Last week the first Walter Battiss exhibition in 37 years returned to the Cape, entitled  ‘I invented myself’, and opened in Stellenbosch at the Rupert Museum. It was such a momentous day that the heavens celebrated with a dramatic thunderstorm, and pouring rain.

In September 2016 I was lucky to be taken on a private tour of the Jack M. Ginsberg Collection of the art of Walter Battiss at the Wits University Art Museum. The Collection had been donated by Mr Ginsberg, one of our country’s most passionate Battiss collectors, particularly of the artist’s water colours. We were a small group of Battiss fans, and I had brought Marion Mertins with me, whom I had met in Johannesburg. 

The Battiss exhibition was curated by Warren Siebrits, also a passionate Battiss fan, who compiled a book about the Jack M. Ginsberg Collection, reflecting Battiss’ life as an artist, in five distinct phases, through his art. Battiss had written about his life: ‘I have decided to live for ever, I am ready, if necessary, to die now & for me I’ve had 4 lives already & am on my 5th’!

I first met Warren in Hermanus in June 2016, at Hermanus FynArts, where he was a speaker about his favorite artist. The painting on the right was one of a number of alternatives buyers of the Battiss book could choose as a cover for one’s book.  

Hermanus FynArts 2016 a feast of a fine arts Festival!

The Rupert Museum is a large building, and a vast number of Battiss works formed part of the exhibition, displayed chronologically in the five phases of Battiss’ artist life. My friend Llewellyn Lambert (right) joined me at the exhibition, and commented about the vastly different styles of Battiss’ work over his lifetime. 

A table of Rupert wines allowed one to taste the Cape of Good Hope Riebeeksrivier red wine. Another table close by was heaving with canapé treats of sushi, caprese salad on mini skewers, and with cheese, fruit, and biscuit platters. 

A microphone had been set up in front of the largest Battiss work at the exhibition, entitled ‘African Paradise’, the main photograph above. Eduard du Plessis (left) was the first speaker. I was grateful to have been invited to the exhibition opening by him, a client of my PR Consultancy many moons ago. Ed’s wife Susan inherited a substantial Battiss Collection from her late husband Professor Murray Schoonraad, who was the Battiss biographer. Ed has created the Walter Battiss Company, which sells a wide range of artifacts with Battiss motives from his works.  Its website states that one can buy Battiss art as prints, on wallpaper, on ceramics, and in textiles.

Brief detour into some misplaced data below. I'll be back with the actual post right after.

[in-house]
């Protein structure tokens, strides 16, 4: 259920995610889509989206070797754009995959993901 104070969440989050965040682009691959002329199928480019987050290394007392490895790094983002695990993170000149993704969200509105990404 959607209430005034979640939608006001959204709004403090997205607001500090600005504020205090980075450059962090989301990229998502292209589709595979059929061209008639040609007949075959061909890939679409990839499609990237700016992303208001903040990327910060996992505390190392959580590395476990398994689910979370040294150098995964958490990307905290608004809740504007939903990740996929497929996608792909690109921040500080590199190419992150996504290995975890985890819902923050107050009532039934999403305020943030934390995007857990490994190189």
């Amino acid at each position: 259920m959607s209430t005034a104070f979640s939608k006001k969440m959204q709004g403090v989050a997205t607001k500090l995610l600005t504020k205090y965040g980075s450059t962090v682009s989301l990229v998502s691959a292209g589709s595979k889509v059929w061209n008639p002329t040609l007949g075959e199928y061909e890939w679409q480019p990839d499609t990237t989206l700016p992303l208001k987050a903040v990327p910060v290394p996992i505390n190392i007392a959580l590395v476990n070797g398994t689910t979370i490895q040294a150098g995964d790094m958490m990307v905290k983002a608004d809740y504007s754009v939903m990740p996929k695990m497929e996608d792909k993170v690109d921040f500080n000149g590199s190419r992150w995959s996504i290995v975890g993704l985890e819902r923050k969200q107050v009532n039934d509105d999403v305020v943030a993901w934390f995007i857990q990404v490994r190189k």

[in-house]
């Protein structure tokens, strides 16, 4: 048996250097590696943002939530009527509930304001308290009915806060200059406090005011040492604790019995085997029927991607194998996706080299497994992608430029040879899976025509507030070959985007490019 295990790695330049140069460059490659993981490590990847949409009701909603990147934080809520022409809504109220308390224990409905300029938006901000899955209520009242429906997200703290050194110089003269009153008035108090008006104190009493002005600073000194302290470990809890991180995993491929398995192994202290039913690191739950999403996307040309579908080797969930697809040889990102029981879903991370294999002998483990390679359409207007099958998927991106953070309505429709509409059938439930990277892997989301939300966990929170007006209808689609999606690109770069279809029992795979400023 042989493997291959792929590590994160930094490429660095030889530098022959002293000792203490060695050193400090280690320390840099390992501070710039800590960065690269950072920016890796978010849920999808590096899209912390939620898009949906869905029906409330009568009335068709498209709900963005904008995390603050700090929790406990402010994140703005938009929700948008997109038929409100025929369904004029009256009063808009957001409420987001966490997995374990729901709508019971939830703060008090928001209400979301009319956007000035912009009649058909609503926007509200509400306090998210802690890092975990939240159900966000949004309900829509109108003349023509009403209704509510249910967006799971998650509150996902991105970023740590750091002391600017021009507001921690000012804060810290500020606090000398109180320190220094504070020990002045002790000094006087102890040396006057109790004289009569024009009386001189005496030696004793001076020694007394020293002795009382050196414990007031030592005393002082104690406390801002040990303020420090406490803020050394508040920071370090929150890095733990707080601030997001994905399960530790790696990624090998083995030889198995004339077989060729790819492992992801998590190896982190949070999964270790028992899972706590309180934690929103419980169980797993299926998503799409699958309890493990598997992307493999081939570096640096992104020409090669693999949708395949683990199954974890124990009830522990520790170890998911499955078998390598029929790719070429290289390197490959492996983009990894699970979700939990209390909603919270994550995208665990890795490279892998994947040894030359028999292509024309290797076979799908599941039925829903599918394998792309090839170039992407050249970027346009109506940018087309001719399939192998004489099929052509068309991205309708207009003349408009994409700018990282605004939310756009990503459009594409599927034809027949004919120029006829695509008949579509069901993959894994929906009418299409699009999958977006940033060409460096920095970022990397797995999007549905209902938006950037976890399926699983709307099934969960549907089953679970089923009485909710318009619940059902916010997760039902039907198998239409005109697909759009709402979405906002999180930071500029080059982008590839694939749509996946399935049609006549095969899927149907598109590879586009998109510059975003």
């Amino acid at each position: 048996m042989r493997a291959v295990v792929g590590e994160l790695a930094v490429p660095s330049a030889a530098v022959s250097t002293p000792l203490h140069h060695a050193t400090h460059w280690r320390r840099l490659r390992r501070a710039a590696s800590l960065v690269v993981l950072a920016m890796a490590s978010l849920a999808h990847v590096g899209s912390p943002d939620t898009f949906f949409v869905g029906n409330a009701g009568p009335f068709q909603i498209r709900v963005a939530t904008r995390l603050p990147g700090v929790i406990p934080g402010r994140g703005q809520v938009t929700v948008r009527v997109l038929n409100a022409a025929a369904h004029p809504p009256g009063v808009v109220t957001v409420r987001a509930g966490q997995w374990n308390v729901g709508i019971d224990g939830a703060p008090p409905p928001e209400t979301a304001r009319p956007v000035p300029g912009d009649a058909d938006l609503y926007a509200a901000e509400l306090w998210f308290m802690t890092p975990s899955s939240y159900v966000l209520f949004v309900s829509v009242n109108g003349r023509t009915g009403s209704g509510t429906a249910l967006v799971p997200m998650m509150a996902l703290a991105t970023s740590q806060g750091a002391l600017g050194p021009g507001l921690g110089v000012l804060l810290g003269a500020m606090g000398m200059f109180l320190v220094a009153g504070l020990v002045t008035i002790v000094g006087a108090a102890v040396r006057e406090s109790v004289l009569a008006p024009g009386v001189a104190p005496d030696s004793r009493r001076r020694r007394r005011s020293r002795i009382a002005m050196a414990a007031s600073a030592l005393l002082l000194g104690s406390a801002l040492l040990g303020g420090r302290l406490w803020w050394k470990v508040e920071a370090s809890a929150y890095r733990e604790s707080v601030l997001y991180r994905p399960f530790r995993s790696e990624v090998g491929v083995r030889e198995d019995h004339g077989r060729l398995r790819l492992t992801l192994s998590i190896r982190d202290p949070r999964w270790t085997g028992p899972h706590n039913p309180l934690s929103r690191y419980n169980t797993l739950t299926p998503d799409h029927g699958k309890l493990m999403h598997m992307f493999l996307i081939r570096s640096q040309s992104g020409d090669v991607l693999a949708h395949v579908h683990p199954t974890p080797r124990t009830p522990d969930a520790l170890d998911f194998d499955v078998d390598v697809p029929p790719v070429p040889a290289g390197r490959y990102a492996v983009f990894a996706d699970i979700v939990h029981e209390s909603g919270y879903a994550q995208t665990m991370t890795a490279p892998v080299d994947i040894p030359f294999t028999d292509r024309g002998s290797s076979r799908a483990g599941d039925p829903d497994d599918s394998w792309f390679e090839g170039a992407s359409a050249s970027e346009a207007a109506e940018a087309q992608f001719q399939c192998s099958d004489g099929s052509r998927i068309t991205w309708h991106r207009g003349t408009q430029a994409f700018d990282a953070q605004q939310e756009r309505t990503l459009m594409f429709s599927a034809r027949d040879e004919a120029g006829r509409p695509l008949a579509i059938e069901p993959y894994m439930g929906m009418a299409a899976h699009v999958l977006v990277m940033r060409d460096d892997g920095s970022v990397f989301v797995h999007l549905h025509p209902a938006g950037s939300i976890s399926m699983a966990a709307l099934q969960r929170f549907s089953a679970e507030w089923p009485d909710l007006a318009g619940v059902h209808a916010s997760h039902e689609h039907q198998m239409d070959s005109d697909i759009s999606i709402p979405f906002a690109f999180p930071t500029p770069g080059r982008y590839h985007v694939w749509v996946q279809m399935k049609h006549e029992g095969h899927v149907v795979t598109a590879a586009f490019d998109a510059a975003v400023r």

Ed shared that Battiss had inspired others to do art, sharing his spirit through his art and personality, evoking creativity and free thought. Shortly before his death in 1981, Battiss had said in an interview:’What I think will be interesting is that people who surround me at this moment, and the people who might surround my myth in the future, will have something inside themselves that will animate them to do art, or to do something that is akin to art. And that, to me, is where I will live – in having inspired other human beings to do art’. 

The artist fought mediocrity, rejected conformity, radiated optimism, and stimulated inventiveness and a creative vision of the world. He was humble, despite being known to all. As an artist he studied man and his environment, initially via African and rock art. He was at the forefront of the South African Art scene, a leader of every art movement since 1938. Battiss was interested in life, was a hard worker, had compassion for his fellow artists, and loved nature. He vehemently opposed the censorship of art. 

Ed praised Warren Siebrits (left) for his dedication and enthusiasm in hanging the exhibition, and described him as a ‘walking, live Google’ on the topic of Walter Battiss and his art, giving him new insight into the life and work of Battiss, despite the extensive private Battiss collection of the Du Plessis family. The exhibition drew on works in the Rupert Art Foundation, Jack Ginsberg, Ed du Plessis, and the Wits Art Museum. 

Warren thanked the Rupert family for welcoming the Battiss exhibition in its Museum. He shared that he met Jack Ginsberg in 1969, and that they have become friends. The book he compiled about the Jack M. Ginsberg Collection documents its 700 works in chronological order. He also told us that Battiss was at his most productive in the last ten years of his life, having created 465 works in this period. He was testimony to the fact that one does not decline with age. Battiss’ first exhibition was held at Rand Afrikaans University at the age of 21, and his last was at the age of 55. In his lifetime he had created about 18000 – 20000 works of art, more than JH Pierneef and Irma Stern had done. 

Ed also introduced Jack Ginsberg (left), describing him as a philanthropist and being a passionate long-standing supporter of contemporary South African art. He is best known for his internationally renowned collection of artists’ books. He founded the Ampersand Foundation in 1997, to allow local artists to be exposed to the international art world, to allow them to achieve their full potential. In the past 21 years more than 150 local artists and curators have spent time in his apartment in New York, on an all-expenses-paid program. Jack collected more than 700 Battiss works over a 25-year period, which he donated to the Wits Art Museum in 2016. He officially opened the art exhibition at the Rupert Museum. 

I invented myself’ Walter Battiss exhibition, Until 11 August. Rupert Museum. Stellenbosch. Twitter: @WalterBattissCo Instagram: @WalterBattiss @walter_battiss_company

Chris von Ulmenstein, WhaleTales Blog: Tel +27 082 55 11 323 Twitter:@Ulmenstein Facebook: Chris von Ulmenstein Instagram: @Chris_Ulmenstein